Virginia De Cesare's Research Group (Independent Investigator)

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Produce a tangible expansion of our understanding of ubiquitin biology

Ubiquitylation (or ubiquitination), is a post-translational modification that is essential for the functioning of eukaryotic cells. E2 conjugating enzymes (E2s) and E3 ligases drive the ubiquitylation cascade that ultimately leads to the specific recognition and attachment of ubiquitin to a myriad of substrates.

Ubiquitylation is reversed by a specific class of enzymes termed deubiquitylating enzymes (DUBs). Since its discovery, ubiquitylation has been regarded as a post-translational modification that specifically targets lysine side chains and protein N-termini (canonical ubiquitylation). However, recent discoveries demonstrated that also serine and/or threonine residues as well as other biological molecules can be targeted by ubiquitylation (non-canonical ubiquitylation) [1,2].  We also recently found that the Machado-Josephin disease DUB family, in particular its poorly characterized member JOSD1, specifically cleaves the ester bond linking ubiquitin to threonine substrates but is unable to cleave the isopeptide bond linking ubiquitin to lysine [3].

The identification of ubiquitin enzymes that are able to specifically attach or remove ubiquitin from non-canonical residues clearly demonstrates that non-lysine ubiquitylation is relevant in eukaryotes cells. To date, there have been limited research efforts focused on either the identification of additional non-canonical ubiquitin enzymes or on the development of enabling technologies to identify non-canonical ubiquitylation events at a proteomic level. To determine the extent and to understand the biological impact of this previously unappreciated ubiquitin modification forms the main goal of my research group.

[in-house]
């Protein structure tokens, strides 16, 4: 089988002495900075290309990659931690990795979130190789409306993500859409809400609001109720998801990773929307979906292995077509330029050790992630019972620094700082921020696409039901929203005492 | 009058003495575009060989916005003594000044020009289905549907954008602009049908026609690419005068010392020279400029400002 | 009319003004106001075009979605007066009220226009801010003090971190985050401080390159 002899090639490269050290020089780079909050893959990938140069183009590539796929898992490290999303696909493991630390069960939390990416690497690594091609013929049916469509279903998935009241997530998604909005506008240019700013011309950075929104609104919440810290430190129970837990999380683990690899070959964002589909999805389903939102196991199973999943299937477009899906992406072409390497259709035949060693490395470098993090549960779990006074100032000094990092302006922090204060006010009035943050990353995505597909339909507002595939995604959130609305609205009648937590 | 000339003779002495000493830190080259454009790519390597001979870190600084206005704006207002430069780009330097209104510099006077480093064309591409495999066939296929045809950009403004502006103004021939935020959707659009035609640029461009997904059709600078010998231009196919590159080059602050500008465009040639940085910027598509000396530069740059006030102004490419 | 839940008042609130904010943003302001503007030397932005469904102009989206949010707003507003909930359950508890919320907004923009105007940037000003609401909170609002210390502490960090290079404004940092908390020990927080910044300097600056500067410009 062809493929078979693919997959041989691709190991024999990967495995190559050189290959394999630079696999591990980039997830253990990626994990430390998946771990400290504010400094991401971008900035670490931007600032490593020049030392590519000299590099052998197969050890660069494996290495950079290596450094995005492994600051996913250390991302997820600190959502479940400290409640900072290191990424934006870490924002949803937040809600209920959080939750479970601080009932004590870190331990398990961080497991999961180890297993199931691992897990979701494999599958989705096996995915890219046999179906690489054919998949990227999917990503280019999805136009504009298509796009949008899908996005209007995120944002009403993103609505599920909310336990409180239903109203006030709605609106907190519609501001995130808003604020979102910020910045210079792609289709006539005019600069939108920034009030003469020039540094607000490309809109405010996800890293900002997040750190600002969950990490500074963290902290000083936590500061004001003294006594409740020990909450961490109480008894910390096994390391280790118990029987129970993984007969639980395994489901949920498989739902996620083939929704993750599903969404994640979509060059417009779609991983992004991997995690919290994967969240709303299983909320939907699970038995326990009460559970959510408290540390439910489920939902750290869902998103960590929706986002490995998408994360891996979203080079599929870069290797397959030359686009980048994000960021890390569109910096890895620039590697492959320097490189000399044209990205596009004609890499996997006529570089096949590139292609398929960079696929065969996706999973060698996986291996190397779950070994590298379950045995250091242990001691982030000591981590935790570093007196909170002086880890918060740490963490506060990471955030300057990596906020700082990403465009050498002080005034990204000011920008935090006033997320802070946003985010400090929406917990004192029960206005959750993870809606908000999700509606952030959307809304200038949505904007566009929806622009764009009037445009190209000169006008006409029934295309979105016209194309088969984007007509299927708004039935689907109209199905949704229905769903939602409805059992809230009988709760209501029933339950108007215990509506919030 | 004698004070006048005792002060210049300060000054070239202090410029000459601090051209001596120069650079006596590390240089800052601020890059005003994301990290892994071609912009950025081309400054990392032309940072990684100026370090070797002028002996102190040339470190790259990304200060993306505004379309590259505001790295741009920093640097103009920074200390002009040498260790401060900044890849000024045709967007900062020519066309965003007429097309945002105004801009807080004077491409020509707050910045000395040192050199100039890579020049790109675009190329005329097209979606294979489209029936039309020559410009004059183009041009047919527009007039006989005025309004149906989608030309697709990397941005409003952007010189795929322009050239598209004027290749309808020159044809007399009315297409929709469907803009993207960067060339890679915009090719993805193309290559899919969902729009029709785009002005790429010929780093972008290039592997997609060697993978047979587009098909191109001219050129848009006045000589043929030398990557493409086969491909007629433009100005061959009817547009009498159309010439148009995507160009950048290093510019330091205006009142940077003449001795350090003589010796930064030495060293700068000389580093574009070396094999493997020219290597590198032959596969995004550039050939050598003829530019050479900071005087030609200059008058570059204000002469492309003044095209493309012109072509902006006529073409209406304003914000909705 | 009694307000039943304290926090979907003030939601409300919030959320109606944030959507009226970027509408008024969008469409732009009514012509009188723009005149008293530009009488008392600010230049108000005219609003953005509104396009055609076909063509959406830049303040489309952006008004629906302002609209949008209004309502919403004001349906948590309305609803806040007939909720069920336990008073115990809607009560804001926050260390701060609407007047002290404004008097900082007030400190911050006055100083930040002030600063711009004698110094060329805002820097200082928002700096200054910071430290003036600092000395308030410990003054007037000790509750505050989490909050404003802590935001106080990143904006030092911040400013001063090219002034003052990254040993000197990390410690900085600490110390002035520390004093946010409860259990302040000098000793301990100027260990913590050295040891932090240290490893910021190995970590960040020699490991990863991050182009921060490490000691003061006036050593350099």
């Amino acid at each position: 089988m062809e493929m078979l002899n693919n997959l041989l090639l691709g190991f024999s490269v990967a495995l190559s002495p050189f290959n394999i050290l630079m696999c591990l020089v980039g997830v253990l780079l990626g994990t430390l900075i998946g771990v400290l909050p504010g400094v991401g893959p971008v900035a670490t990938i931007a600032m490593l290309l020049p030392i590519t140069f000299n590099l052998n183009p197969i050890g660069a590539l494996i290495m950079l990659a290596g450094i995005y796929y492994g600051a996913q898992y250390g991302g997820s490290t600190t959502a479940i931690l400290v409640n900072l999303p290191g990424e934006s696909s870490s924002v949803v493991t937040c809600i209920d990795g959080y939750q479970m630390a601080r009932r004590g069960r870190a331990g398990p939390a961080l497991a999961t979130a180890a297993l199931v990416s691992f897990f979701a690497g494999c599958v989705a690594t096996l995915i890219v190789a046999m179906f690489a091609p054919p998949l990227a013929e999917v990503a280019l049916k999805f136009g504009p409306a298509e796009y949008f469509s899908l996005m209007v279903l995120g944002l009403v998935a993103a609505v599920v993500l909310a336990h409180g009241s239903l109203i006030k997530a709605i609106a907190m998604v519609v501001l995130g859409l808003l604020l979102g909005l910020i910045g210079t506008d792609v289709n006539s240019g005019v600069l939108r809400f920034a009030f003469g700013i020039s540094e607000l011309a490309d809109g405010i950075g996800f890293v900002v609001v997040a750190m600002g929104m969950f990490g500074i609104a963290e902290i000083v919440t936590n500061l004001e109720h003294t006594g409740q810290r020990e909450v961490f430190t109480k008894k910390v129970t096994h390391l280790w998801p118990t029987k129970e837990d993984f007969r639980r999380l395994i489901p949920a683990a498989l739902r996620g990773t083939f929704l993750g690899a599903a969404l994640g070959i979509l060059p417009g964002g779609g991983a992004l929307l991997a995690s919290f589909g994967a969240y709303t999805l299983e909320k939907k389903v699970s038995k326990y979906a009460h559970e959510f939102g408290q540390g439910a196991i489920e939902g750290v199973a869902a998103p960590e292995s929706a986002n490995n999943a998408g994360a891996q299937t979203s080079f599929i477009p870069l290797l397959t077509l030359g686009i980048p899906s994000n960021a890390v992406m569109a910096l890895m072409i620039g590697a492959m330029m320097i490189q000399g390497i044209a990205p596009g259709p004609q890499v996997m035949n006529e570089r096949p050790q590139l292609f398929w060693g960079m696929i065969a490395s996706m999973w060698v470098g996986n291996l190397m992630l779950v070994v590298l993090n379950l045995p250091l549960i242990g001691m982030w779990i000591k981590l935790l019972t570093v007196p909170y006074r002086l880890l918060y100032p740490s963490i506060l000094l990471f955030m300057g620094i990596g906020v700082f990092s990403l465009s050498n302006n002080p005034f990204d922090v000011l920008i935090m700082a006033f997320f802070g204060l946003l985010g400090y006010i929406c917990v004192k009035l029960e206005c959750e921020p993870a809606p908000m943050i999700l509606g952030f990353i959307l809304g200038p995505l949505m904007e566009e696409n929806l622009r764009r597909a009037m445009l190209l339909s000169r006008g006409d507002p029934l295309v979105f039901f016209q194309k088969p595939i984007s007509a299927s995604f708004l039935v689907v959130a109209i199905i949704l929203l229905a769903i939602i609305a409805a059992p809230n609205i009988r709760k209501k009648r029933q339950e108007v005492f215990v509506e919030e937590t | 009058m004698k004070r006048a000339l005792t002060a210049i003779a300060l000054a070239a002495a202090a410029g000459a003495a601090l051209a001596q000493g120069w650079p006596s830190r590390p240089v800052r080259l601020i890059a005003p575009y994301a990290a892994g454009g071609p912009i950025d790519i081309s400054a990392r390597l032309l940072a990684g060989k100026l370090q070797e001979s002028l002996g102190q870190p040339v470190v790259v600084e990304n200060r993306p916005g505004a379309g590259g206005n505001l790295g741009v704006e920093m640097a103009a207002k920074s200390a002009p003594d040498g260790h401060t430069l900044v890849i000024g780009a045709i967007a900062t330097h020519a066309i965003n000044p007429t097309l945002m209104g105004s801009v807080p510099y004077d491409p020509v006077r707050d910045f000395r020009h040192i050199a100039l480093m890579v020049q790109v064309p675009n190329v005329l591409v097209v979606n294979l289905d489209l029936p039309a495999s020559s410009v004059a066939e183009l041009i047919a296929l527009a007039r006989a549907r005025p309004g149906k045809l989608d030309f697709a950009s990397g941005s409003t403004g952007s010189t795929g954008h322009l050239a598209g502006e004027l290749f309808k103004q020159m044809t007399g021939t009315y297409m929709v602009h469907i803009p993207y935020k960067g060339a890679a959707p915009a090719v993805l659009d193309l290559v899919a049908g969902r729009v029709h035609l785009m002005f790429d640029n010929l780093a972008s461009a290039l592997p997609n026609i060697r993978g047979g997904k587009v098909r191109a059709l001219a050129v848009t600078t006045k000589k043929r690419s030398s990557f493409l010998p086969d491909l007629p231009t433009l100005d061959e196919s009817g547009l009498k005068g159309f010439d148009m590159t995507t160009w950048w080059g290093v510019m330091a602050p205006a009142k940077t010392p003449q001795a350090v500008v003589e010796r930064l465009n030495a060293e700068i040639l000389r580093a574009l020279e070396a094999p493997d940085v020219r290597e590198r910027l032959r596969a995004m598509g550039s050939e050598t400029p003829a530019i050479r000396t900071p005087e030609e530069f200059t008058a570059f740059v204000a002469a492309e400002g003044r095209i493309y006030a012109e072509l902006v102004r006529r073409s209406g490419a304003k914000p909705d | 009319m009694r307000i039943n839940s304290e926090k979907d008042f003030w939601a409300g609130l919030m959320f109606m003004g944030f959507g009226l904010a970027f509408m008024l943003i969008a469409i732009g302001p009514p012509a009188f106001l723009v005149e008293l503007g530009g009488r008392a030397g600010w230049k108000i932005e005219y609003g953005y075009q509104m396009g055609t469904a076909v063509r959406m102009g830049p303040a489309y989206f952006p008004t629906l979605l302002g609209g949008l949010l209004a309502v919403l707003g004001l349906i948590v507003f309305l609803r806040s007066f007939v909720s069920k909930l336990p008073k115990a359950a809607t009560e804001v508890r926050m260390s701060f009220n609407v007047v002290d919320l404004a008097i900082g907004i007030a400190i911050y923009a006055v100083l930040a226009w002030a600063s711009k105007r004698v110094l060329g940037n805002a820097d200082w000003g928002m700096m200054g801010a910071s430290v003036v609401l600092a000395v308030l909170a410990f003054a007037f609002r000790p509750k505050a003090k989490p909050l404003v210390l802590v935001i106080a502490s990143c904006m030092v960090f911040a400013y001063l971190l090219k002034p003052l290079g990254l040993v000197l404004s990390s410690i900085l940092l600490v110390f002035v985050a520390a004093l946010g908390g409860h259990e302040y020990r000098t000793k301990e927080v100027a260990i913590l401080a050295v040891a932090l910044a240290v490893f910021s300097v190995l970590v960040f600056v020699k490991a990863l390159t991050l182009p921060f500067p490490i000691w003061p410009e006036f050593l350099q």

My research aims to identify and characterize (1) ubiquitin enzymes responsible for non-canonical ubiquitylation events and (2) to develop mass spectrometry tools for the identification of non-canonical ubiquitylation on a proteomic scale. The expectation is that this research will produce a tangible expansion of our understanding of ubiquitin biology and, consequently, open up new opportunities for pharmacological intervention to treat human diseases in the future.


1. K. C. Pao et al., Nature. 2018. 556. 381-385

2. I. R. Kelsall et al., Proc Natl Acad Sci U S A. 2019. 116. 13293-13298

3. V. De Cesare et al., Proc Natl Acad Sci U S A. 2021. Jan 26; 118(4)